Indy Behind the Scenes: Eiteljorg Museum of American Indians and Western Art Walking Tour

Eiteljorg Museum Sign

Public Domain image.

One of my favourite parts of every NCPH conference is the range of walking tours, museum visits, and behind the scenes tours to local heritage sites that are setup as part of the conference.  This year I participated in a tour of the Eiteljorg Museum of American Indians and Western Art.

This session included a guided tour through the museum’s gallery space by the curators.  It also included a look at the collection storage space guided by the collections staff.  The tour included a great combination of the museum’s history, challenges, current projects, and a look forward to future gallery plans.

The Etieljorg’s collection has expanded beyond the original donation of material by Harrison Eiteljorg to the museum. However its mission remains deeply connected to Harrison Etieljorg’s initial motivation, “to inspire an appreciation and understanding of the art, history and cultures of the American West and the indigenous peoples of North America.”  I found the first floor of the Etilejorg a bit jarring – I was anticipating a museum focused on Indigenous history and art and was confronted with Euro-centric depictions of the American West, with many of the paintings including racialized representations of Indigenous communities.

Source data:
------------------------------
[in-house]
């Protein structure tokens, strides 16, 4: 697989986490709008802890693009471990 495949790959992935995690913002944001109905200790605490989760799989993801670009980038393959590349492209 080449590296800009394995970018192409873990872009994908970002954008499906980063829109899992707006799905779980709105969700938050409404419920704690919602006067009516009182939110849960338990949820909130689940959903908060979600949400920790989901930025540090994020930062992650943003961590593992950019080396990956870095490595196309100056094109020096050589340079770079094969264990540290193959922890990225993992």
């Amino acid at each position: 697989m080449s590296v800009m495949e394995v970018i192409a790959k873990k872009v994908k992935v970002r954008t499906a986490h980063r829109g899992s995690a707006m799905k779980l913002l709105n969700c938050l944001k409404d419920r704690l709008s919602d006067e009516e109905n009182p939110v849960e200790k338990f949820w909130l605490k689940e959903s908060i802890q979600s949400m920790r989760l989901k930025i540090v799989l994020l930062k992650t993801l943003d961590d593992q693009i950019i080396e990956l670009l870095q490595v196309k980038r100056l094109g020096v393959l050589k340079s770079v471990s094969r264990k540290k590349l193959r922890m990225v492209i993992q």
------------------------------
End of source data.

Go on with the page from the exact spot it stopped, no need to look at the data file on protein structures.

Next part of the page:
The impression of the first floor gallery space was not a good one.  I felt deeply uncomfortable in the space and imagine that this uncomfortable feeling would be much worse for anyone from an Indigenous community.  While walking through this space with Etilejorg space it was good to hear that renovation plans for this gallery space are in process and the museum hopes to improve the juxtaposition of Indigenous worldviews with Euro-centric artists.  One of the curators mentioned a desire to contrast Indigenous artistic representations of self with American West perspectives and the importance of providing more of an Indigenous voice throughout this gallery.  I really hope that this happens and that a critical look is taken at the American West art that is being displayed.